Applications, with testimonials &e., to be forwarded to the undersigned, not later than 10th August.

  1. Carswell,
    Secretary

 

The Oshawa Vindicator
Edition 31 July 1867
What is Soda Water!
ATKINSON’s Drug Store

Soda water is pure water highly charged with Carbonic Acid Gas. This gas exists in great purity in marble. In extracting it, vessels capable of resisting great pressure, 100 to 200 pounds to the inch are required.

The New York Board of Health says: “we regard Soda Water (Carbonic Acid Gas in water) as the only innocent drink of all the mineral waters in use.

Dr. Maxwell of Ouloutts, remarks: “In the treatment of Cholera I found Soda Water both grateful and beneficial.” This kind of Soda Water you can only obtain in its true purity and strength at ATKINSON’s Drug Store.

Making the Christmas Pudding

By Lisa Terech, Youth Engagement / Programs

For many, many years, our holiday interpretation of Henry House has included the making of the Christmas Pudding, a tradition of the Victorians, and one that has continued for many people to this day.  My grandmother every year makes a Christmas Pudding and insists we sing ‘Now bring us some figgy pudding’ as it is carried through to the dinner table, a brilliantly blue flame encircling the rich pudding.

Making the Christmas Pudding
Making the Christmas Pudding

In Henry House, the recipe we use appeared in the Oshawa Vindicator in 1860, Mrs. Wagstaff’s Christmas Pudding.  It is a fairly standard pudding recipe, calling for flour, bread crumbs, spices, eggs, milk, sugar, candied citrus peel (or ‘sweetmeats’), raisins, currants, and suet.  What exactly is suet?  Well, it’s raw beef fat… doesn’t that sound absolutely delicious in your Christmas dessert?!

The plum pudding being stirred together
The plum pudding being stirred together

This year, we decided to give this recipe a try.  The recipe calls for boiling the pudding for 4 hours; we have very limited kitchen capabilities at the Museum, but we can boil water!  We mixed the ingredients together and tied it in a cheesecloth.  Trick we picked up after making it a number of times: tie the cheesecloth TIGHTLY around the pudding, otherwise it will not keep its shape when boiling.  As well, the recipe calls for boiling for 4 hours, then boiling again for another 6.  I found that a lot of the fruit flavour was lost on that second boil.  Boiling it for 4 hours was sufficient.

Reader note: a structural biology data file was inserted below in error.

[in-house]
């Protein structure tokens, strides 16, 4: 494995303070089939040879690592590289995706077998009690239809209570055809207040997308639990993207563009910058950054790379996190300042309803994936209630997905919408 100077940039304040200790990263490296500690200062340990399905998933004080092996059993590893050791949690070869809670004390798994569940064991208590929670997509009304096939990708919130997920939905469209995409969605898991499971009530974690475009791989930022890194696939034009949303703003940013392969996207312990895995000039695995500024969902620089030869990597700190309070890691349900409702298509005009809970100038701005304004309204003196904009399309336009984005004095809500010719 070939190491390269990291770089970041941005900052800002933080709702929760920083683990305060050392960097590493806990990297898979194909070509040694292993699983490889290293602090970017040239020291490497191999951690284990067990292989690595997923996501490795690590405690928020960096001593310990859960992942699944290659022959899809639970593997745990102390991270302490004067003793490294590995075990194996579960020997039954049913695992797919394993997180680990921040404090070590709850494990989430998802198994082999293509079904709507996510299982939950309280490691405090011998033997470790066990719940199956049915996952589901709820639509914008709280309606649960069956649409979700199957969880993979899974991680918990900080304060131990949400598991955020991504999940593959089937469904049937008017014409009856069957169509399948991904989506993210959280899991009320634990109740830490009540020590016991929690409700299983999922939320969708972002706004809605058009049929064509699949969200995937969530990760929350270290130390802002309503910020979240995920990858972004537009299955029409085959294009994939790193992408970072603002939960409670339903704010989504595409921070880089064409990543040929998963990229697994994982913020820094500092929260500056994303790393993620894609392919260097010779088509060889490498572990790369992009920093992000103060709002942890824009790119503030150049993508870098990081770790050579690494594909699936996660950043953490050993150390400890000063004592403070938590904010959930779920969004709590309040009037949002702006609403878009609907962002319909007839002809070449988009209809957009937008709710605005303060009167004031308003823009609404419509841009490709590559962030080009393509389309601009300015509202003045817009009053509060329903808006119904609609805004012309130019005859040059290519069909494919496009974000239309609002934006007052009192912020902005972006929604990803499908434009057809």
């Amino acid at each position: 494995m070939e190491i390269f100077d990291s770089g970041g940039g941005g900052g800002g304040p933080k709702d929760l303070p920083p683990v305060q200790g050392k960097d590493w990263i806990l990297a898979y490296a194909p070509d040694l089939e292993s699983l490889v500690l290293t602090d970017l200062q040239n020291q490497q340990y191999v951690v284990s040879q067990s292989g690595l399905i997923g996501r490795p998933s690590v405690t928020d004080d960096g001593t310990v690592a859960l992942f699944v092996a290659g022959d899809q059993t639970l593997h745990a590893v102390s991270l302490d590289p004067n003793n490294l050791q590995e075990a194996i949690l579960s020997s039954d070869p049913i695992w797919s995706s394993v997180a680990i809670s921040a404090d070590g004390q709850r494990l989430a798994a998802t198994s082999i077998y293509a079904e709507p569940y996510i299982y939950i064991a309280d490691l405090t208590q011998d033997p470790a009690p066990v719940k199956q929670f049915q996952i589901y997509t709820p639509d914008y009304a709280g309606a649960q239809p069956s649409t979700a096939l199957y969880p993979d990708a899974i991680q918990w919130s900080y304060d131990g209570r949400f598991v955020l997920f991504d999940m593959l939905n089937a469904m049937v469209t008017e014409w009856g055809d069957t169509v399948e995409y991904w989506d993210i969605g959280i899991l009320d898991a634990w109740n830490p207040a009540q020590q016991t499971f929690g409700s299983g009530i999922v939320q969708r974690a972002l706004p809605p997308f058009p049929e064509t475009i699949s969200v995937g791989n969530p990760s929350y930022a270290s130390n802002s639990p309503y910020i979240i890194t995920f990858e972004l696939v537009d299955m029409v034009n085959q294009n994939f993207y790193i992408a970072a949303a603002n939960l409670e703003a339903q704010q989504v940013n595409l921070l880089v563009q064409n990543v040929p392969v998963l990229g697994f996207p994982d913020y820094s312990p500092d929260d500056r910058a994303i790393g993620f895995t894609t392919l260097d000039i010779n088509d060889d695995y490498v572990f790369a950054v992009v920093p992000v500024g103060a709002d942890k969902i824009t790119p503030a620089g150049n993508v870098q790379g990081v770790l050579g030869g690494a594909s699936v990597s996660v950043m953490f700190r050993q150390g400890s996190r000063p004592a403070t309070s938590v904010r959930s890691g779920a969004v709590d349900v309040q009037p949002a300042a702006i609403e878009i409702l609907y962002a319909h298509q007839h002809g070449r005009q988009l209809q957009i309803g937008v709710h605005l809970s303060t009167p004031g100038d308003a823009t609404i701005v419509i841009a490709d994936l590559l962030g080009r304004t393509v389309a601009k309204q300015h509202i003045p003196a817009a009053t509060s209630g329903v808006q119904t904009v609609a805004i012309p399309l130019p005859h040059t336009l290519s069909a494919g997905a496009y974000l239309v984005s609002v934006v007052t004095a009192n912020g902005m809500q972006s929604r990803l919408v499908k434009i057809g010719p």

Christmas Pudding, anyone?
Christmas Pudding, anyone?

So, after stirring and boiling, how did the Plum Pudding turn out?  It was surprisingly raisin-y and currant-y.  Those were the dominant flavours that came through.  We did not have our pudding sit and ‘get drunk’ in brandy, as most puddings do in the weeks leading up to Christmas.  It is the alcohol that burns off when the pudding is set on fire, and the alcohol, of course, brings new flavours to the pudding which ours didn’t have.  We also found out that boiling something which contains suet brought, well, a whole new sensory experience to this traditional dessert.  It was not one that is easy on the nose…  Ultimately, it looked good, and tasted good and we were excited and proud to say that we were able to successfully bring a recipe from 1860 to life in 2013!

“Mrs Cratchit left the room alone — too nervous to bear witnesses — to take the pudding up and bring it in… Hallo! A great deal of steam! The pudding was out of the copper which smells like a washing-day. That was the cloth. A smell like an eating-house and a pastrycook’s next door to each other, with a laundress’s next door to that. That was the pudding. In half a minute Mrs. Cratchit entered — flushed, but smiling proudly — with the pudding, like a speckled cannon-ball, so hard and firm, blazing in half of half-a-quarter of ignited brandy, and bedight with Christmas holly stuck into the top.”

~Charles Dickens, A Christmas Carol